But charismatics dominate the list of celebrity pastors and televangelists who have brought disgrace on the name of Christ over the past three decades—from Jim Bakker and Jimmy Swaggart to Ted Haggard and Todd Bentley. An entry entitled "List of Scandals Involving Evangelical Christians" on the popular website Wikipedia identified fifty well-known, publicly disgraced church leaders. The article indiscriminately labels the group "evangelical," but at least thirty-five of those listed are from Pentecostal and charismatic backgrounds. A Wikipedia entry may not be authoritative in its use of doctrinal labels, but it serves as an accurate barometer of public perception. When charismatic leaders fail, whether for moral failure or financial impropriety, it is evangelicalism's reputation that gets besmirched. More important, the name of Christ is tarnished and the Spirit of God dishonored.
Bizarre doctrines and behavior have become so commonplace within the Charismatic Movement that they hardly make headlines anymore. Unbiblical practices—like speaking gibberish, falling backward to the floor, laughing uncontrollably, or writhing on the ground—are seen as necessary evidence that the Spirit is moving. YouTube has a seemingly endless collection of charismatic nonsense that is blatantly blasphemous—whole congregations doing the "Holy Ghost Hokey Pokey," people "tokin' the Ghost" (pretending to inhale the Holy Spirit and get high, as if He were an invisible reefer), and women writhing on the floor, miming the process of childbirth. Old-fashioned snake handlers look tame by comparison.
It is all wild nonsense; yet it is unabashedly attributed to the Holy Spirit of God, as if He were the author of confusion and the architect of disorder. Charismatic authors usually describe His presence with expressions like "a jolt of electricity" and "a remarkable tingling, electrifying sensation [that] started to spread over my feet, up my legs, up to my head, through my arms and down to my fingers." Never mind the fact that such descriptions have no precedent in Scripture—and Scripture itself warns us that Satan can do signs and wonders. What if all the tingling, trances, and tremors are actually evidence of demonic activity? That concern is not at all far-fetched, given the dark, outlandish, and turbulent nature of so many of these phenomena.
Even violent assaults have been committed in the Holy Spirit's name. Kenneth Hagin says he punched a woman in the stomach in an attempt to heal her because God told him to do so. Rodney Howard Browne slapped a deaf man so hard he fell to the ground. Benny Hinn regularly has people fall over violently. Sometimes he does this as if by magic, waving his coat or his hand at them. Other times he pushes them backward with considerable force. The fact that an elderly woman was once fatally injured in the process hasn't stopped him from making this a regular feature of his miracle crusades. Unimaginably absurd acts are credited to the Spirit's influence. For example, charismatic evangelist Todd Bentley justifies his brutal healing techniques with claims like this:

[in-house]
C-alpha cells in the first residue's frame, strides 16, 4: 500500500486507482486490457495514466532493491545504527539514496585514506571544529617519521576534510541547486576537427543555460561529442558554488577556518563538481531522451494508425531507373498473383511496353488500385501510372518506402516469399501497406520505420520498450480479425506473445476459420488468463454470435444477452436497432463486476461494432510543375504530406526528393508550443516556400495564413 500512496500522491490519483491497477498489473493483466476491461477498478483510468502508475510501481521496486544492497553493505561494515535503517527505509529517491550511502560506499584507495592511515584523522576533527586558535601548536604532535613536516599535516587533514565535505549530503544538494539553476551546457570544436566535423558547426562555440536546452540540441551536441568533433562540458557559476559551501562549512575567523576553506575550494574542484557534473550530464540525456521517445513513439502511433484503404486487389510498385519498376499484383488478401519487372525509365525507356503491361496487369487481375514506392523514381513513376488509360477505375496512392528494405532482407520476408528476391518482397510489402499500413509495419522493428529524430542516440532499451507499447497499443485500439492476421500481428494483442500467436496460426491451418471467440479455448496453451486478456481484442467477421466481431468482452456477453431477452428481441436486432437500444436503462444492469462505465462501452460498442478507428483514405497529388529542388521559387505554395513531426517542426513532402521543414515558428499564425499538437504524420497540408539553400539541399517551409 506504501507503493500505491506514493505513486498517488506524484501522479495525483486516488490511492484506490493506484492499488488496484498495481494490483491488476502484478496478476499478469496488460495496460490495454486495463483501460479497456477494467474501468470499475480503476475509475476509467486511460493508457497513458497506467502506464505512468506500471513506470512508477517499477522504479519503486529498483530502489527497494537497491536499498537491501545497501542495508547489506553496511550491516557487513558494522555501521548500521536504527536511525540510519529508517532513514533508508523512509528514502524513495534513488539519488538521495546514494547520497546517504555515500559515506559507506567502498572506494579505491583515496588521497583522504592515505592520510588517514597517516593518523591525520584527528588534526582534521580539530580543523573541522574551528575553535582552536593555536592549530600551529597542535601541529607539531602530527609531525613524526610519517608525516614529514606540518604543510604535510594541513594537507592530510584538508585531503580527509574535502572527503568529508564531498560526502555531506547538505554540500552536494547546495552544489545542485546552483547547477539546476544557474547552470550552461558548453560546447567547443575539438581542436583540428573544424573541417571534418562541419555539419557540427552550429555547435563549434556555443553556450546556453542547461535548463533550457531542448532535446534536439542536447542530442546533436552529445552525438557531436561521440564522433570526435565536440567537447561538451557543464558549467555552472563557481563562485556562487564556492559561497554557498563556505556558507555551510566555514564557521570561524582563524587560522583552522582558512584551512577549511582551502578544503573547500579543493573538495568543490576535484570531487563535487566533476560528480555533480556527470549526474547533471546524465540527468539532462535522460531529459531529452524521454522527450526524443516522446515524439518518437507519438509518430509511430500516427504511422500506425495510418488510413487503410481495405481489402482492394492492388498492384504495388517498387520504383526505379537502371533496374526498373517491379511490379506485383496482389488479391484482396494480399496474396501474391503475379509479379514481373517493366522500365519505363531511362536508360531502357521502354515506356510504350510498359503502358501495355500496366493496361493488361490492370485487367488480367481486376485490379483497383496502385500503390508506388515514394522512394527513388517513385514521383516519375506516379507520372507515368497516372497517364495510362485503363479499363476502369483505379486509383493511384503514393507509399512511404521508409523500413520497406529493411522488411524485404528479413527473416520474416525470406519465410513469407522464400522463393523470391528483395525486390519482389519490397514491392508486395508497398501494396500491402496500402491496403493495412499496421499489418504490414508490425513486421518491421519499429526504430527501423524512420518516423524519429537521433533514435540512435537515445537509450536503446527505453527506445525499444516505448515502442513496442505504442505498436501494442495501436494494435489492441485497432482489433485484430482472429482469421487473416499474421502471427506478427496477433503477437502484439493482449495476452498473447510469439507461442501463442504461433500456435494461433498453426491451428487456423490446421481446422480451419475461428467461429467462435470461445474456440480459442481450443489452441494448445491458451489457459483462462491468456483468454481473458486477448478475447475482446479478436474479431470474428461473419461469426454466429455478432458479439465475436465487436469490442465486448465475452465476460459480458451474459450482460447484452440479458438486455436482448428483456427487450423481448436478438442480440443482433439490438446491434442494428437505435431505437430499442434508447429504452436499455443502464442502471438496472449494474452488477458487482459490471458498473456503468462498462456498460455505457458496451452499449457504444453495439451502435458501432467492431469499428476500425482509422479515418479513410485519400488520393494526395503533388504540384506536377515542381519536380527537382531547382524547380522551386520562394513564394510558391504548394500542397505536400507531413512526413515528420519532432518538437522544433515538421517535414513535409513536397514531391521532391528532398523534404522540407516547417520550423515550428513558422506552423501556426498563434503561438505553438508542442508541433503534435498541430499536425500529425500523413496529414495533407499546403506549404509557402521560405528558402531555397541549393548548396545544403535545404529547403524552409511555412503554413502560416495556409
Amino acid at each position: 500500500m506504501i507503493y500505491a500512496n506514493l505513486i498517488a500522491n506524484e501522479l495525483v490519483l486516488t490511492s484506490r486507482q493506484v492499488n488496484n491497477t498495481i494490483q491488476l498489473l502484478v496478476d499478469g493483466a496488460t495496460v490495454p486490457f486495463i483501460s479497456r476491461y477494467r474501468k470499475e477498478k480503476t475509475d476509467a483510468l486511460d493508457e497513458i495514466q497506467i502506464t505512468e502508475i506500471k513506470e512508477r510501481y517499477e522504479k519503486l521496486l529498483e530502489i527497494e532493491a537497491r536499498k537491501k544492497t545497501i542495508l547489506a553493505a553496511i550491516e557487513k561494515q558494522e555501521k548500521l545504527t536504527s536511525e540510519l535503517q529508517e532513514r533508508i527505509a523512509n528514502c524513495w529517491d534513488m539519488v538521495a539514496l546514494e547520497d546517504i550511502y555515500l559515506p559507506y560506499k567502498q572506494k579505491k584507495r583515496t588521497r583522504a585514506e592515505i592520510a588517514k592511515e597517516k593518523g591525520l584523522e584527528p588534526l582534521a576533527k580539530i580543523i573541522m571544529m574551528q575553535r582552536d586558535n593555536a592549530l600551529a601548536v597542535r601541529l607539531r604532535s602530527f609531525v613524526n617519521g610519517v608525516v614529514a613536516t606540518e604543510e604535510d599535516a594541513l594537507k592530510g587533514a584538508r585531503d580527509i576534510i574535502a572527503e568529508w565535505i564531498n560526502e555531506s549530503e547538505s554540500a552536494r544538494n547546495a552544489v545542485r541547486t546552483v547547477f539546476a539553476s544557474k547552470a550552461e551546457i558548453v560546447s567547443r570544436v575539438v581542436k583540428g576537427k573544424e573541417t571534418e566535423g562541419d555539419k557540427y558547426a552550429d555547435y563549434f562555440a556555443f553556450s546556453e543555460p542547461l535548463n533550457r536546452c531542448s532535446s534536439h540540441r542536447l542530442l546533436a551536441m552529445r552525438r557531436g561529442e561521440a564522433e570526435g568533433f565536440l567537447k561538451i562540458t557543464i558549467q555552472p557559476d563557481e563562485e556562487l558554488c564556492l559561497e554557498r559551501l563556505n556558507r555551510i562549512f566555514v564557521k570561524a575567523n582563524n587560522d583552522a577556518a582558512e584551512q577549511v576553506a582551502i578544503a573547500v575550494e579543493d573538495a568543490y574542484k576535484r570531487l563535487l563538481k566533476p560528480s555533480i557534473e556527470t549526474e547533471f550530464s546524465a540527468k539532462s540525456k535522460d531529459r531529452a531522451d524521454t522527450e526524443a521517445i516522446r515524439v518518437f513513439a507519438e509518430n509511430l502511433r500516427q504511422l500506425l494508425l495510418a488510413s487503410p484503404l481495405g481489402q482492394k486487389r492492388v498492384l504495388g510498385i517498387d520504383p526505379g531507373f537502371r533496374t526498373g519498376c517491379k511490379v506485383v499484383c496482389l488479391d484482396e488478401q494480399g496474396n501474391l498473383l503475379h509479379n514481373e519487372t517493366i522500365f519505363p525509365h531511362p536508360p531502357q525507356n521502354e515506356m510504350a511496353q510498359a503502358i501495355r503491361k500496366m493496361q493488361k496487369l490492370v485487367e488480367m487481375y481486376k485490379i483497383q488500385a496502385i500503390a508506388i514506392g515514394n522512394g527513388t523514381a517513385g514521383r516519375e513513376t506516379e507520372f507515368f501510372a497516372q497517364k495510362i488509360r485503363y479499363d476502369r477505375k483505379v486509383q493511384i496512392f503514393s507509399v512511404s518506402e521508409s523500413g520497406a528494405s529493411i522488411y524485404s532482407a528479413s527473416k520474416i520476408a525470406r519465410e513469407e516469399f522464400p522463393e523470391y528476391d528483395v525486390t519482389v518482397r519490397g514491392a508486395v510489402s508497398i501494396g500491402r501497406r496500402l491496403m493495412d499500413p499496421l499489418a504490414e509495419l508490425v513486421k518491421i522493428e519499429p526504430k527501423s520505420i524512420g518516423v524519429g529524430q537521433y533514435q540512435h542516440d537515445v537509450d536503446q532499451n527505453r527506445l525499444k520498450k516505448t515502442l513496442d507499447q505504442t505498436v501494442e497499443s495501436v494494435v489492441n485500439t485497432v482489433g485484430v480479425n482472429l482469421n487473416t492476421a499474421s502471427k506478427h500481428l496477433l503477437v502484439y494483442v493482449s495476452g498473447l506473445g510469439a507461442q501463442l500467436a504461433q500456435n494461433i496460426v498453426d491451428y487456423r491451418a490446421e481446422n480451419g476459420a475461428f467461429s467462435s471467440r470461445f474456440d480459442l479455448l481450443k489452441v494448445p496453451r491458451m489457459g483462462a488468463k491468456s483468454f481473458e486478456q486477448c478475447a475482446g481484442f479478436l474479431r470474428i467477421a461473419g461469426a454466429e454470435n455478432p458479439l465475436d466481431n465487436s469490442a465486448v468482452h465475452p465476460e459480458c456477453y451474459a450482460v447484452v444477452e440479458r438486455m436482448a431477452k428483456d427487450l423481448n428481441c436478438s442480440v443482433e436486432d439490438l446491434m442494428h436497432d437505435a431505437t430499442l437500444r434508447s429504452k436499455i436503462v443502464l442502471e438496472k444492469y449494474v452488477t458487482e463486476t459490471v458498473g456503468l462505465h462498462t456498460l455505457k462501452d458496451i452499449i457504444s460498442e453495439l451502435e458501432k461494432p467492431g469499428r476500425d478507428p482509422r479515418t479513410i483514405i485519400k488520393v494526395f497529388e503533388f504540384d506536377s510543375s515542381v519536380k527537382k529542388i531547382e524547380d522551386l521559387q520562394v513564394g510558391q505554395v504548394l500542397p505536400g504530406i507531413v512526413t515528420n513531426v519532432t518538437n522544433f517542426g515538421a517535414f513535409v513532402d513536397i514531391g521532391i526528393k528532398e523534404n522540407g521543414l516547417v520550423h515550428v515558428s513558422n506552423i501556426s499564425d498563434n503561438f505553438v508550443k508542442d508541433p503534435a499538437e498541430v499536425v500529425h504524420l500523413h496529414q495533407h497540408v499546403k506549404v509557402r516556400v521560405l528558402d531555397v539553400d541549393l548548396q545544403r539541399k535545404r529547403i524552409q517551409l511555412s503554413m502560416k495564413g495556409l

I said "God, I prayed for like a hundred crippled people. Not one [got healed]?" He said, "That's because I want you to grab that lady's crippled legs and bang them up and down on the platform like a baseball bat." I walked up and I grabbed her legs and I started going BAM! BAM! I started banging them up and down on the platform. She got healed. And I'm thinking, "Why is not the power of God moving?" He said, "Because you haven't kicked that woman in the face." And there was this older lady worshipping right in front of the platform. And the Holy Spirit spoke to me; the gift of faith came on me. He said "Kick her in the face—with your biker boot!" I inched closer and I went like this. BAM! And just as my boot made contact with her nose she fell under the power of God.
In spite of such outrageous comments, Bentley was hailed by charismatic leaders like Peter Wagner for his part in the 2008 Lakeland Revival. Though his ministry temporarily stalled due to an illicit relationship with a female staff member, Bentley returned to full-time ministry just a short time later—after getting divorced and remarried.
Benny Hinn made headlines in the early 1990s when he threatened to weaponize the Holy Spirit in an attack on his critics. In a lengthy tirade during a Trinity Broadcasting Network Praise-a-Thon, Hinn retorted, "Those who put us down are a bunch of morons.... You know, I've looked for one verse in the Bible, I just can't seem to find it. One verse that says, 'If you don't like 'em, kill 'em.' I really wish I could find it.... Sometimes I wish God would give me a Holy Ghost machine gun—I'll blow your head off!"
Though not as hostile as her husband, Benny's wife, Suzanne, made a media splash of her own several years later when she referenced the Holy Spirit in a particularly graphic and inappropriate way. As she frantically paced back and forth on the stage, Mrs. Hinn declared: "You know what, my engines are revvin' to go. It's revvin' up. How 'bout yours? And if it's not, you know what? If your engine is not revvin' up, you know what you need? You need a Holy Ghost enema right up your rear end! Because God will not tolerate—He will not tolerate anything else." When her antics were later aired on Comedy Central's The Daily Show, Hinn's lawyers threatened a defamation lawsuit but to no avail. She had made herself a laughingstock. In reality, the only person whose character was defamed was the Holy Spirit.
The Spirit of Fraud